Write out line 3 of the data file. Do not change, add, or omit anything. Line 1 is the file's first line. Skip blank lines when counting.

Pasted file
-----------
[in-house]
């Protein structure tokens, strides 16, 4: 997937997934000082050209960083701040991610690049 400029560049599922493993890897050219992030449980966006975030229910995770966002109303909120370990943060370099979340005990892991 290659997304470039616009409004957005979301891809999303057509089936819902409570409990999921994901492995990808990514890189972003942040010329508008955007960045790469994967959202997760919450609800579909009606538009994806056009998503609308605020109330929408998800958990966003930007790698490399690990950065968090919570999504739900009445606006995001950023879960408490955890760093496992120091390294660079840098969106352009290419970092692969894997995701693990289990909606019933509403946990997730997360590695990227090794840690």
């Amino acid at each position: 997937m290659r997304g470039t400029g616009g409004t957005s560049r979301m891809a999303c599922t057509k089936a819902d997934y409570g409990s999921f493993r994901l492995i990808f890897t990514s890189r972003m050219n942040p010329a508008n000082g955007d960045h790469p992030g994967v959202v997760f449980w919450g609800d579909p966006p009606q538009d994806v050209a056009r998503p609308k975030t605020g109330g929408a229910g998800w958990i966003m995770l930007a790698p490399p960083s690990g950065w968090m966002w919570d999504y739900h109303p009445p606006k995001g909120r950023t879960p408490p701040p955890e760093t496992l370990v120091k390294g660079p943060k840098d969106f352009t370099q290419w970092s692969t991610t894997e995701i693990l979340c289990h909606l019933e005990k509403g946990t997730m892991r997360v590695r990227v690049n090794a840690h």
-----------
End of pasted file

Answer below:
């Amino acid at each position: 997937m290659r997304g470039t400029g616009g409004t957005s560049r979301m891809a999303c599922t057509k089936a819902d997934y409570g409990s999921f493993r994901l492995i990808f890897t990514s890189r972003m050219n942040p010329a508008n000082g955007d960045h790469p992030g994967v959202v997760f449980w919450g609800d579909p966006p009606q538009d994806v050209a056009r998503p609308k975030t605020g109330g929408a229910g998800w958990i966003m995770l930007a790698p490399p960083s690990g950065w968090m966002w919570d999504y739900h109303p009445p606006k995001g909120r950023t879960p408490p701040p955890e760093t496992l370990v120091k390294g660079p943060k840098d969106f352009t370099q290419w970092s692969t991610t894997e995701i693990l979340c289990h909606l019933e005990k509403g946990t997730m892991r997360v590695r990227v690049n090794a840690h």